Chick-a-Dee Smoke Detector

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Smoke detectors aren’t the most exciting gadgets to discuss or the most attractive to look at.  However, there are few things in your house that are more important.  Louise van der Veld, a Dutch designer, undertook a redesign of the smoke detector and won a design contest in her country.  She based her design on the American black-capped chickadee, the tiny birds miners used to take into the mines with them as an early warning system for dangerous gases.  The alarm is fully UL-approved and warrantied for 3 years.  The Chick-a-Dee Smoke Detector has a status light that blinks every minute to let you know it’s working.  (Batteries should work for 18 months.)  It sounds an 85dB alarm when smoke is detected.  The smoke detector is available in black and white, as shown, or in all white.  It’s attractive enough to put in every room in your house, and would be especially cute in a baby’s or young child’s room.  It’s available for $75 from A + R Store.

7 thoughts on “Chick-a-Dee Smoke Detector”

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  2. Modern smoke detectors in the U.S. are hardwired, with battery backup. It’s important that all of the smoke detectors in a home be on the same circuit, and of the same make and model.

    When one smoke detector is set off, it sets off the others on the same circuit, so that the alarm is raised throughout the building.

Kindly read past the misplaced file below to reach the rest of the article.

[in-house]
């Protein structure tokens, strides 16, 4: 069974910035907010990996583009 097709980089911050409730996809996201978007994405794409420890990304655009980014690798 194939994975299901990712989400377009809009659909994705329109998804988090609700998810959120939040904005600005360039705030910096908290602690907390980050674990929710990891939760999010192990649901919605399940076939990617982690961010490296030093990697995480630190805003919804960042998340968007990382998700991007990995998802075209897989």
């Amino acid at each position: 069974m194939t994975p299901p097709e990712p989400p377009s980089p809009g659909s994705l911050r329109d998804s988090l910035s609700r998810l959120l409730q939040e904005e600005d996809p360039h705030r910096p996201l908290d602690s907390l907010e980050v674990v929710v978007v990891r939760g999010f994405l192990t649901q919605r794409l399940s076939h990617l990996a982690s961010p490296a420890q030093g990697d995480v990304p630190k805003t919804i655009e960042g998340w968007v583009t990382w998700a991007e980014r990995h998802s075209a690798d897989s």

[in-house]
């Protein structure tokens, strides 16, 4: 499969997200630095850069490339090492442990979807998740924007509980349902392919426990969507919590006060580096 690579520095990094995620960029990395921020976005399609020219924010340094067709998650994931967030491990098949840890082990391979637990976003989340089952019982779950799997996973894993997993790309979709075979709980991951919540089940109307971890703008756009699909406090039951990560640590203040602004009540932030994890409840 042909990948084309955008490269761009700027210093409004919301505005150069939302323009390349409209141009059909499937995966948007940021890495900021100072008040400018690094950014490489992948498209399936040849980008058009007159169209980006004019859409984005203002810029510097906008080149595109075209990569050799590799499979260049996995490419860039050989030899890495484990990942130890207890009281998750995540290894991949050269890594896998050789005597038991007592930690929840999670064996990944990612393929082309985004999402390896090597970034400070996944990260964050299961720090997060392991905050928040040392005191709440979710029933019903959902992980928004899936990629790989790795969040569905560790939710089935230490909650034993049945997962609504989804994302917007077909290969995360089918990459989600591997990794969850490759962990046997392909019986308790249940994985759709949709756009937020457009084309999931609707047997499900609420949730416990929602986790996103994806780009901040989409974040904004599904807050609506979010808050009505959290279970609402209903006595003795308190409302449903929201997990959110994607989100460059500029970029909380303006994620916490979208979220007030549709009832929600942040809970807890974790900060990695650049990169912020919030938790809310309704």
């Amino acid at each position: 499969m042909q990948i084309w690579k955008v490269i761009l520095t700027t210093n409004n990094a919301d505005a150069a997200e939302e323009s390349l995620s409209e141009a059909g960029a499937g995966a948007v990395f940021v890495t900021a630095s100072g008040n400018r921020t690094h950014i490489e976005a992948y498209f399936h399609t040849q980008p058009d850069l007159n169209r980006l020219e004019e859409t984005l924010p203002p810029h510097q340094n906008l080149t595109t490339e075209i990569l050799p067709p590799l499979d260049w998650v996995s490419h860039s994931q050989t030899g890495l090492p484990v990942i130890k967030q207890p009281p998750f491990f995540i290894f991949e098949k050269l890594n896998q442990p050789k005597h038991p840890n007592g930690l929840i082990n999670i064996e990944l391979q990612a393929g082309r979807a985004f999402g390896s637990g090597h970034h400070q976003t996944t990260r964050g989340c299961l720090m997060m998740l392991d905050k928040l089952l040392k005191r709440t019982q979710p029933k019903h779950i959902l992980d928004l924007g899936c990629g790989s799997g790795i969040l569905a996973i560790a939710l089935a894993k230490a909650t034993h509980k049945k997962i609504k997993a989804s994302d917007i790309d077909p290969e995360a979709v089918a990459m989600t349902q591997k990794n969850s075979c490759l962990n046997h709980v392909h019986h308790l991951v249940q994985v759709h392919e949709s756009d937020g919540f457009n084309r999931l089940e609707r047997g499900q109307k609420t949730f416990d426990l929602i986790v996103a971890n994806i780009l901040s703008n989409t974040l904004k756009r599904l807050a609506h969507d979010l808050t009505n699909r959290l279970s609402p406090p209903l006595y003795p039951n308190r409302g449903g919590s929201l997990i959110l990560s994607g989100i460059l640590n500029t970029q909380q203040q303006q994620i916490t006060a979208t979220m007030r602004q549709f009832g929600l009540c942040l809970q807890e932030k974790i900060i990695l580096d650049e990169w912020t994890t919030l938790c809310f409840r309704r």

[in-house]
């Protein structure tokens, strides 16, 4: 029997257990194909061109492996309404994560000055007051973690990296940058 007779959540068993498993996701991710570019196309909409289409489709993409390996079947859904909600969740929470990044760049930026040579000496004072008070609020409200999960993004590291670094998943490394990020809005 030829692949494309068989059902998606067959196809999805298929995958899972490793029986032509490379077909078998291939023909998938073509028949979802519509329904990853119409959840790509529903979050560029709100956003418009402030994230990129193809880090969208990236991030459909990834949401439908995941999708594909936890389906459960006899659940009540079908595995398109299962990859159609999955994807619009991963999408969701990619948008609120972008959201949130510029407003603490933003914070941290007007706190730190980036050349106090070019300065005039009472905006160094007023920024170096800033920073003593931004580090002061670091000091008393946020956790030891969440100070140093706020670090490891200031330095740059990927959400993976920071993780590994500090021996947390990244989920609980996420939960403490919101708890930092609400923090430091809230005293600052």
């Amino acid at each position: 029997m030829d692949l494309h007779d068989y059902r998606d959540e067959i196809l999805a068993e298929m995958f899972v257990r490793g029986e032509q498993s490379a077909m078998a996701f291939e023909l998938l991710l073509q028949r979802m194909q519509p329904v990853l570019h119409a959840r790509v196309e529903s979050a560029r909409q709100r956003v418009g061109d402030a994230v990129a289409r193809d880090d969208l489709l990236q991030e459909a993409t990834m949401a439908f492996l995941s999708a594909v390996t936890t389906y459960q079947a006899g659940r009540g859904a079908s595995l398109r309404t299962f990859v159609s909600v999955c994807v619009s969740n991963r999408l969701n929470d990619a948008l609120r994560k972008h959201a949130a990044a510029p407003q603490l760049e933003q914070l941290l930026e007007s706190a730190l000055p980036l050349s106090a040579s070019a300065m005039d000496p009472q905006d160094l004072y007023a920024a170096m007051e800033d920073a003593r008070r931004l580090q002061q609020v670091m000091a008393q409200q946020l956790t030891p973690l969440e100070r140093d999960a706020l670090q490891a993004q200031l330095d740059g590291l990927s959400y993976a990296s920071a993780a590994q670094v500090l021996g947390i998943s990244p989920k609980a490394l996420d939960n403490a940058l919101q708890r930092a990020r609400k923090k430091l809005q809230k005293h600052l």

Going in for a novelty smoke detector in a nursery sounds neat, unless you ever need it, in which case, cute is the last thing you need in a smoke detector.

  3. Janet Cloninger

    @John You do know that not every house has hard-wired systems, don’t you? If cute will get one installed, then cute is just what you need.

  4. @Janet, It’s been a requirement for over a decade that new construction/remodels do include hard wiring. I’m still in favor of a high-quality, brand name smoke detector, which should run < $20, and come with a 10-year warranty.

    Sorry if I was harsh, I'm just picturing "good" smoke detectors coming down, and these going up as replacements. I work in multifamily housing, and this is the kind of stuff that makes me loose sleep.

    1. @John How many people DON’T live in a house built in the last 10 years, 20 years, 30 and beyond? I’ve got my hand up… I have various detectors scattered around the house. No hardwired system here…

  5. It may be a requirement that new homes have wired detectors but the vast majority of existing homes don’t have them.

  6. John’s point is well taken, although most of us in the Buffalo area live in houses that are AT LEAST 30 years old or older.

    The code here is any permit required construction that includes remodeling or a new service or new wiring requires a hard wired master and wireless battery operated slave detectors (minimum). So there are a lot of home remodels that won’t have the hardwired units.

    But quality should NEVER be sacrificed in a smoke detector/CO detector.

  7. This is a battery-powered device. It doesn’t require remodelling nor permits to hang one of these on the ceiling. It is also UL-approved, so you have no basis for thinking that you are sacrificing quality simply because it’s not a utilitarian hockey puck.

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